Magma In Dormant Oregon Volcano Mount Hood Is ‘Like Peanut Butter In A Refrigerator’; Study Could Help Predict Future Eruptions

 @ThisIsPRop.ross@ibtimes.com
on February 17 2014 6:27 PM
volcano-eruptions
New research suggests that volcanoes erupt when near-solid magma is heated up by much hotter magma deep within the Earth’s crust. Reuters

New research into how magma is stored below volcanoes suggests that much of the magma sits in a near-solid state for thousands of years and liquefies only just before an eruption. Researchers studying Oregon’s Mount Hood, an 11,200-foot volcano that last erupted 220 years ago and is now considered dormant, found that the time it takes for a volcano’s magma to liquefy and erupt is surprisingly short, maybe even as little as a few months.

According to the new study, published in the journal Nature, volcanoes actually store their magma in a much colder state than previously thought. Researchers believe that this information could help scientists to better predict eruptions by monitoring volcanoes for liquid magma.

"If the temperature of the rock is too cold, the magma is like peanut butter in a refrigerator," geologist Adam Kent, a co-author of the study, said in a statement. "It just isn't very mobile. For Mount Hood, the threshold seems to be about 750 degrees Celsius – if it warms up just 50 to 75 degrees above that, it greatly increases the viscosity of the magma and makes it easier to mobilize."

Kent and his team looked at the crystals present inside Mount Hood, which formed when the volcano’s magma first rose up through the Earth’s crust into its present-day chamber. Researchers determined the age of the crystals by measuring the rate of decay of naturally occurring radioactive elements within them.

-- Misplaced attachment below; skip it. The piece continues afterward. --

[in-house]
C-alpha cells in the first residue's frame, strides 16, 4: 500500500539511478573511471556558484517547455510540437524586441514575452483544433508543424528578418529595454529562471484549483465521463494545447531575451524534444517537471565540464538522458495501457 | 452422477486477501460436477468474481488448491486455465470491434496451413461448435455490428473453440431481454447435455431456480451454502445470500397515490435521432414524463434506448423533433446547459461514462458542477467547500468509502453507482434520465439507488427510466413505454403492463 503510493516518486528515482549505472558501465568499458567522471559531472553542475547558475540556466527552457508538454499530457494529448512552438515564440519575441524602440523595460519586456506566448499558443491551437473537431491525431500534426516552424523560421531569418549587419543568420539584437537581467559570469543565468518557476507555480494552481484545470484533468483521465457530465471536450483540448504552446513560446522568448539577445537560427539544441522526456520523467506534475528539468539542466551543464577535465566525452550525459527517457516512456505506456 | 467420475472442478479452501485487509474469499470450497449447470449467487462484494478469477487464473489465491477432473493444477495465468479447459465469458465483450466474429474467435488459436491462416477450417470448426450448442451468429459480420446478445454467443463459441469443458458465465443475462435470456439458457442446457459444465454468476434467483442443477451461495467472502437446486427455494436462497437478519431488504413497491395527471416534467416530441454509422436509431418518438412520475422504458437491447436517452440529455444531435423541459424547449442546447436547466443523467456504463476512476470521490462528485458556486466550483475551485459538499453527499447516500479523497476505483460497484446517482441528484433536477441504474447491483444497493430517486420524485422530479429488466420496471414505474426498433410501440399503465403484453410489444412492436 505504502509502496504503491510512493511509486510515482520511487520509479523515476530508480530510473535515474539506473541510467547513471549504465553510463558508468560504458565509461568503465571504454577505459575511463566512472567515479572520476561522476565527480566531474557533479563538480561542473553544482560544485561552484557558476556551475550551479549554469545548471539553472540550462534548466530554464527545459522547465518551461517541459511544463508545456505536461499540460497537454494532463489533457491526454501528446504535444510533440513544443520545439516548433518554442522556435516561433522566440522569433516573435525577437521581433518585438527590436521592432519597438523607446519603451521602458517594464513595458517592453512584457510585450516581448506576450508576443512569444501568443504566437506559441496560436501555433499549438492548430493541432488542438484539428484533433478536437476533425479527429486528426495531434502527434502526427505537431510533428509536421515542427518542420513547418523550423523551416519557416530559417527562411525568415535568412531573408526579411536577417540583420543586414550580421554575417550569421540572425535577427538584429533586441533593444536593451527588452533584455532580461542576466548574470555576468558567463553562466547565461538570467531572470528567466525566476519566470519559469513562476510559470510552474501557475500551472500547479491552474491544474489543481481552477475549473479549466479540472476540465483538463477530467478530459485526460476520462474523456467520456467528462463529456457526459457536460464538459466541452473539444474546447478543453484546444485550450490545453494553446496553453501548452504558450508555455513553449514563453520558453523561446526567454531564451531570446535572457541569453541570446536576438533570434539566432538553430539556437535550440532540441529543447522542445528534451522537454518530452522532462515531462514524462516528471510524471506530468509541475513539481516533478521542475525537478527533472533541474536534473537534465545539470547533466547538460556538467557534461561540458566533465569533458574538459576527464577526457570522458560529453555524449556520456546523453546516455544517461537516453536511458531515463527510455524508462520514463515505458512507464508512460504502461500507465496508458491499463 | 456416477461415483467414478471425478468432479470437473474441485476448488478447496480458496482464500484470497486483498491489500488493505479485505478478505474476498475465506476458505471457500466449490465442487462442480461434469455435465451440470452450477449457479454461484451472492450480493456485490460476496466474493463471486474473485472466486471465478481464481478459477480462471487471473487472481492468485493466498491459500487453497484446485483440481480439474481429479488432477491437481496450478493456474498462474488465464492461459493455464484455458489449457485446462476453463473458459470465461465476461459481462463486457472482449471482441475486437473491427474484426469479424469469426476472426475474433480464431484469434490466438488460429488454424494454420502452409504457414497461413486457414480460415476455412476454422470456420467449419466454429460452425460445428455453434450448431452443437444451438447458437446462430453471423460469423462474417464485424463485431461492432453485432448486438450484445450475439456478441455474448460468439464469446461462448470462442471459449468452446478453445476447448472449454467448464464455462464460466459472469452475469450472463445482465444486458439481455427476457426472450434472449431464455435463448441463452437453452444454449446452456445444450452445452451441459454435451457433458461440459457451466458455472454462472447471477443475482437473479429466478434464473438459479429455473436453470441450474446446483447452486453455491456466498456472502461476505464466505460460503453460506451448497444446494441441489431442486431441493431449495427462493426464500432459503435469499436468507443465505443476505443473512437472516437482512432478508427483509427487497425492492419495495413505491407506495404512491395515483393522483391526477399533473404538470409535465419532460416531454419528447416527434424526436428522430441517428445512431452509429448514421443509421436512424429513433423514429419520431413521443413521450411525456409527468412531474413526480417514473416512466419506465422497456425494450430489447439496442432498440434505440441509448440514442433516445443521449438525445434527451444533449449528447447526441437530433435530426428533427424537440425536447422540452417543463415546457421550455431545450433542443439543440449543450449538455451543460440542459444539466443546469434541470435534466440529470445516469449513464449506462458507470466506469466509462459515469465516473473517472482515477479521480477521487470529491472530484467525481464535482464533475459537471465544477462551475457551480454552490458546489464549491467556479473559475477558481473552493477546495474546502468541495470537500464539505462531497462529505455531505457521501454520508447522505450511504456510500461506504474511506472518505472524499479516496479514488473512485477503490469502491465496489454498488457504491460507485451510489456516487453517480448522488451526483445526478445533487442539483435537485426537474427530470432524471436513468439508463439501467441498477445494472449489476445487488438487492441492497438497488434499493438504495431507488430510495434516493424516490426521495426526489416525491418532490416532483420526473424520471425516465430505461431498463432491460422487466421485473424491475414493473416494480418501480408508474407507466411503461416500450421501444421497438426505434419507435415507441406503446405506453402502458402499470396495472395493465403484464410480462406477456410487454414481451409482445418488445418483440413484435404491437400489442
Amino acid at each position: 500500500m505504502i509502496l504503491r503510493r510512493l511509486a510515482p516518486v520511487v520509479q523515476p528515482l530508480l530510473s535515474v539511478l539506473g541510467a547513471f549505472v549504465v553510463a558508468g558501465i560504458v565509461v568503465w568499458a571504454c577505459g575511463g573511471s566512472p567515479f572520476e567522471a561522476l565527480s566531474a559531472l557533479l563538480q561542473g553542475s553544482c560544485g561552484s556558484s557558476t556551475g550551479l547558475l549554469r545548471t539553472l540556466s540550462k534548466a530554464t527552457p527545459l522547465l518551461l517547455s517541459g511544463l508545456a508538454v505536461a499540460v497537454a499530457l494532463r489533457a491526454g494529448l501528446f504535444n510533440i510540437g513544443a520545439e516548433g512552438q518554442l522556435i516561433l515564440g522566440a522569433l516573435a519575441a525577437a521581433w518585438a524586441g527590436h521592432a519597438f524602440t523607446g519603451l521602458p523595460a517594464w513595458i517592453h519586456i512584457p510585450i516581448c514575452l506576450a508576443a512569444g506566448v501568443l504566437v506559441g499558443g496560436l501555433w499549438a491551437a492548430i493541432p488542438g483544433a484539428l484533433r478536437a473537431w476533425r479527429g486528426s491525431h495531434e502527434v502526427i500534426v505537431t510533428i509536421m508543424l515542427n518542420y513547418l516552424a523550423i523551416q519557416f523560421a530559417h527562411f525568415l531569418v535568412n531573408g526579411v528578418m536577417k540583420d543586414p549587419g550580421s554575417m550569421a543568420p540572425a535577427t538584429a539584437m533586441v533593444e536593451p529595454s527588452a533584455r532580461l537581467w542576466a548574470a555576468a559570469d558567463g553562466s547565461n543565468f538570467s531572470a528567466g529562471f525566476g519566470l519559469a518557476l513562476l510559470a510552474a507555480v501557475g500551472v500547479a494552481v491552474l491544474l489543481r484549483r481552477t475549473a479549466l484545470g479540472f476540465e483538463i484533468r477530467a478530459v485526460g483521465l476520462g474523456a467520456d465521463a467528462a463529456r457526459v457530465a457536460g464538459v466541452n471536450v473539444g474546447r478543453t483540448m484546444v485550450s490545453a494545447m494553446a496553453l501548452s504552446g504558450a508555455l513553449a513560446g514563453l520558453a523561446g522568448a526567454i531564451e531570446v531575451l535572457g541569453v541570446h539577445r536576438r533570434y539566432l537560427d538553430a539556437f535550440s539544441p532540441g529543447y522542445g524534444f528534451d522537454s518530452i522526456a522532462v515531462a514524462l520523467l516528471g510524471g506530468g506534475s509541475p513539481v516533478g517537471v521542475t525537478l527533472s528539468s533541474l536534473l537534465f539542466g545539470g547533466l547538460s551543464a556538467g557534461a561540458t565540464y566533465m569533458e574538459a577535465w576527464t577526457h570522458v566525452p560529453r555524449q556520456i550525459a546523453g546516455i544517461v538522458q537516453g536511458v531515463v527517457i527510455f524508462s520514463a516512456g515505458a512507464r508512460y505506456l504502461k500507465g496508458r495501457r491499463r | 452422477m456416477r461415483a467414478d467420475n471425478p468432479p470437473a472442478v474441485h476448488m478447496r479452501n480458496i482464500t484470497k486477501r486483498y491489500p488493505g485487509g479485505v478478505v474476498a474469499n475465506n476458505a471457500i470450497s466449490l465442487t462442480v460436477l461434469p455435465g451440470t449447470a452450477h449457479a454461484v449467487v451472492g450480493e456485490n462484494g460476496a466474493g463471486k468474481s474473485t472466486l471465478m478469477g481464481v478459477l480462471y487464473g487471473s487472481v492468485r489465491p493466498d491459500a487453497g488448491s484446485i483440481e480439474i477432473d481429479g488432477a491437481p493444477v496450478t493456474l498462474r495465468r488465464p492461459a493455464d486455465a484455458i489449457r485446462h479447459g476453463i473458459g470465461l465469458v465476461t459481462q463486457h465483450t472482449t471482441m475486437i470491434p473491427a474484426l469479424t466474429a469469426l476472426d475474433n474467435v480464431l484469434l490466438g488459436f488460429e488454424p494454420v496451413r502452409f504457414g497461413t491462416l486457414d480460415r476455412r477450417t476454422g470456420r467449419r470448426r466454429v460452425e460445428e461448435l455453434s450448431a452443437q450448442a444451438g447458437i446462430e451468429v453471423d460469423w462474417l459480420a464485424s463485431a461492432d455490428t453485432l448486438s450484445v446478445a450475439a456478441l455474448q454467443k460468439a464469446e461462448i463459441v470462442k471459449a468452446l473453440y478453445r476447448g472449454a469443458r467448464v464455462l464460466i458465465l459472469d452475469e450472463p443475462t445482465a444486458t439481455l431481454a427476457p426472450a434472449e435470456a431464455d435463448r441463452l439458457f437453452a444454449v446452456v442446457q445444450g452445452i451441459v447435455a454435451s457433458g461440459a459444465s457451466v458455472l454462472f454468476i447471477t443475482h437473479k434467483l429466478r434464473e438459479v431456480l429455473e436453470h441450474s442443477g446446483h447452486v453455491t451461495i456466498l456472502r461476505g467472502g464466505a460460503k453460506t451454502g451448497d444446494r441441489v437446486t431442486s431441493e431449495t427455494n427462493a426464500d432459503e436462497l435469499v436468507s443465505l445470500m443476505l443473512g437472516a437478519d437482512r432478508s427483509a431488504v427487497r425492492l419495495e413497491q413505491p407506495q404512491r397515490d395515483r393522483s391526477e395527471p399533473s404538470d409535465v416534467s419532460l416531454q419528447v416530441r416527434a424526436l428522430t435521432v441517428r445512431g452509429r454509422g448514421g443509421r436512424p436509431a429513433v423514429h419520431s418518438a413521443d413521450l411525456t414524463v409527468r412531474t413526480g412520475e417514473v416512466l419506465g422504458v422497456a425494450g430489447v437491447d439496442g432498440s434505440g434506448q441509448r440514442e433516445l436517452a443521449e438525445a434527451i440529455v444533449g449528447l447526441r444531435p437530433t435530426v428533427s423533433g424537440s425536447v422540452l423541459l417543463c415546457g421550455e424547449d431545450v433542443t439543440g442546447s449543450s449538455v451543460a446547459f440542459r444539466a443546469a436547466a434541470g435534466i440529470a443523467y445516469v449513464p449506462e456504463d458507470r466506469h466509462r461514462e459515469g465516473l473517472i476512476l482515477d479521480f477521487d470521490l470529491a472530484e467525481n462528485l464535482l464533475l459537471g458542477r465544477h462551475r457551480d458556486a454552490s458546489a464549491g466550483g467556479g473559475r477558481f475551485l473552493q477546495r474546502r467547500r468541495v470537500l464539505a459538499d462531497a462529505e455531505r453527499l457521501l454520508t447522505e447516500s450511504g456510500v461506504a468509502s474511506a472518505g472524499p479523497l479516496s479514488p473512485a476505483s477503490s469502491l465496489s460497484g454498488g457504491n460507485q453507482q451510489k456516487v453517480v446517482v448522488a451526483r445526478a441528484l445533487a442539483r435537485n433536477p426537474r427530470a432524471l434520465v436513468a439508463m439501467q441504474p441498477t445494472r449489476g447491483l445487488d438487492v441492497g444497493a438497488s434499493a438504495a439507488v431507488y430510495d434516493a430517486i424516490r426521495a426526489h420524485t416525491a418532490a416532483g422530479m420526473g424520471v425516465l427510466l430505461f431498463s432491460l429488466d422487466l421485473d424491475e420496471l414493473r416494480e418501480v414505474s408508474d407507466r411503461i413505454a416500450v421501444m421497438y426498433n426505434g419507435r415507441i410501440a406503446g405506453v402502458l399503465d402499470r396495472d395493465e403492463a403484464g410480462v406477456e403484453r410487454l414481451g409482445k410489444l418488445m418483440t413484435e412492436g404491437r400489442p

Magma that was full of crystals was too slow-moving to erupt. Scientists believe it took hot magma rising up from the depths of the Earth to reheat the magma inside the chamber and cause an eruption.

"This tells us that the standard state of magma for this system is that it can't be erupted," Kari Cooper, a geochemist at the University of California, Davis, and co-author of the study, told Live Science. "That means that having a magma that can erupt is a special condition. Our expectation is that there's a lot of volcanoes that behave this way."

Scientists determined that Mount Hood’s magma reservoir sits about 2.5 to 3 miles beneath the surface. According to the analysis of the volcano’s crystals, its temperature is usually 1,380 degrees Fahrenheit.

“Magma storage at low temperatures indicates that, although thermobarometry calculations based on mineral compositions may record the conditions of crystallization, they are unlikely to reflect the conditions of most of the time that the magma is stored,” the authors wrote.

Researchers say their technique of monitoring liquid lava isn’t a foolproof for predicting eruptions but should be considered against the backdrop of several other indicators, including seismic activity and gases.

"If you can see a body of magma that has a high amount of liquid, perhaps this magma is getting ready to erupt or at least has some potential to erupt," Kent said. "It wouldn't be a slam-dunk guarantee."

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